All that said, a palm reading can deliberately omit clarifying the statement, leaving it up to the person receiving the reading whether he is a lover of ladies in a positive or negative way.


He knows it is considered a pejorative because he follows it "I or he's a nice guy". He is defending himself against the common view of the phase. That is understood in this context. He is a womanizer and all that but does not consider himself so bad after all. Holding onto the idea of himself as a "very nice guy" in spite of his admission is the point of the exchange. This is what brings the feeling of a contradiction when it is just his twisted opinion.


I interpret it to mean simply "He likes women". Some men like women some men don't like women, some men manipulate women, some men date a lot of women but don't really like them. Some men like women as friends.

For the benefit of this man's fans he is deliberately using an ambiguous term (as all fortune tellers do). The female listeners will draw their own conclusion. Because the phrase has been paired with "nice guy", they will probably believe that he enjoys being with women for their company. On the other hand, some women find a man more attractive if he is more 'experienced' than they are. Who knows whether he has lots of lovers? He may be gay. George Michael for example had a huge female following and he was gay. There is a widely circulated stereotype that attractive women like to have gay male friends.

The point is that only the fans will be interested in this palm-reading and they don't want to hear anything bad about their idol.


The term is ambiguous, and probably deliberately so.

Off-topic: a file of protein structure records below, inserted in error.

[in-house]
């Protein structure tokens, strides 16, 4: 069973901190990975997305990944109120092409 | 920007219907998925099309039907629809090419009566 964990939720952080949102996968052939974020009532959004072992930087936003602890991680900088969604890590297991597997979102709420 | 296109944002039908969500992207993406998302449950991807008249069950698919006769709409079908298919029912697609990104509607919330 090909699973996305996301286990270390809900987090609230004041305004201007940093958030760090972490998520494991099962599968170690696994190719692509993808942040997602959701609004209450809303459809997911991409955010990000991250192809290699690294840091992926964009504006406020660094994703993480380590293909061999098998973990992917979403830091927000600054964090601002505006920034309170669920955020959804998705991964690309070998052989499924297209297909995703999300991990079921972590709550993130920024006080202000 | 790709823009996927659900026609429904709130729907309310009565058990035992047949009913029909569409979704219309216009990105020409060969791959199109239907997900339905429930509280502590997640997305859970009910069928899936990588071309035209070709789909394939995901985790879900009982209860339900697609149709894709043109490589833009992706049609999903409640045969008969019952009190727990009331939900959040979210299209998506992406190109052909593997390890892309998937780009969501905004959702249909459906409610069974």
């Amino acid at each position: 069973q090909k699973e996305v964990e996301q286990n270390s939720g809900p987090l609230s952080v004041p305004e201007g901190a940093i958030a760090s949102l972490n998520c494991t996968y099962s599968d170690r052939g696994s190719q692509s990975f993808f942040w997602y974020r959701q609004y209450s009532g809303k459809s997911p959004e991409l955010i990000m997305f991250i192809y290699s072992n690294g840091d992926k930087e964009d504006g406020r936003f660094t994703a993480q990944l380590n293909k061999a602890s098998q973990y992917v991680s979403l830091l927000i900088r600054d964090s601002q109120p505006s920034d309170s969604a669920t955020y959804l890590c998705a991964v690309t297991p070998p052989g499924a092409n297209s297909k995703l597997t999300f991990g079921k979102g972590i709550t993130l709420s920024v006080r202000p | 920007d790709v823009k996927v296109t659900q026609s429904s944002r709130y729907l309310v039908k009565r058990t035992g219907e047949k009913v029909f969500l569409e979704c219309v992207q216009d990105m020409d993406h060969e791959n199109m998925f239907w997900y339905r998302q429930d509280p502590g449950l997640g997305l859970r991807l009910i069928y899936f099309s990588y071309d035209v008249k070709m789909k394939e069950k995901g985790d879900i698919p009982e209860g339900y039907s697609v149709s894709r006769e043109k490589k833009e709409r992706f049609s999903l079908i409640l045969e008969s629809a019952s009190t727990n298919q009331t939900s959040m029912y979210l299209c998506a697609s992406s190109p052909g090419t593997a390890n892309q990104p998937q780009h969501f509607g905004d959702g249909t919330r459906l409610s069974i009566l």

At the simplest level it means "He loves women" but "love" is a very ambiguous word, meaning anything from "is very fond of" to "has sex with".

Obviously "has sex with" does not mean he is also "very fond of".


Consider: I am a lover of chocolate/grand opera/Italian wines. This is the same sense of "lover."


2. A person who has an affection, predilection, fancy, or liking for a thing (action, idea, etc.). Frequently with of, and as the second element in compounds. [...] art-lover, bird-lover, book-lover, music lover, wine-lover, etc.,

c1350 Ayenbite (1866) App. 270 Yet eft þe wordle þyestre, uor þe louyeres of þe wordle byeþ þyestre.

1974 R. A. Caro Power Broker vi. xxix. 672 The War Department can stop it..especially when the sapient being is a lover of New York.

2004 Delicious June 97 Scotland's gastropubs offer food-lovers the chance to enjoy fresh local produce.

  • So the person in question loves all types of ladies/women in general, regardless of wealth, age or build, just as a book lover enjoys reading different genres of books. A lover of ladies needn't make love to women. I'm not sure that is the most common interpretation.
    – Mari-Lou A
    Commented Jul 27, 2021 at 7:20

Your Answer

By clicking “Post Your Answer”, you agree to our terms of service and acknowledge you have read our privacy policy.

Not the answer you're looking for? Browse other questions tagged or ask your own question.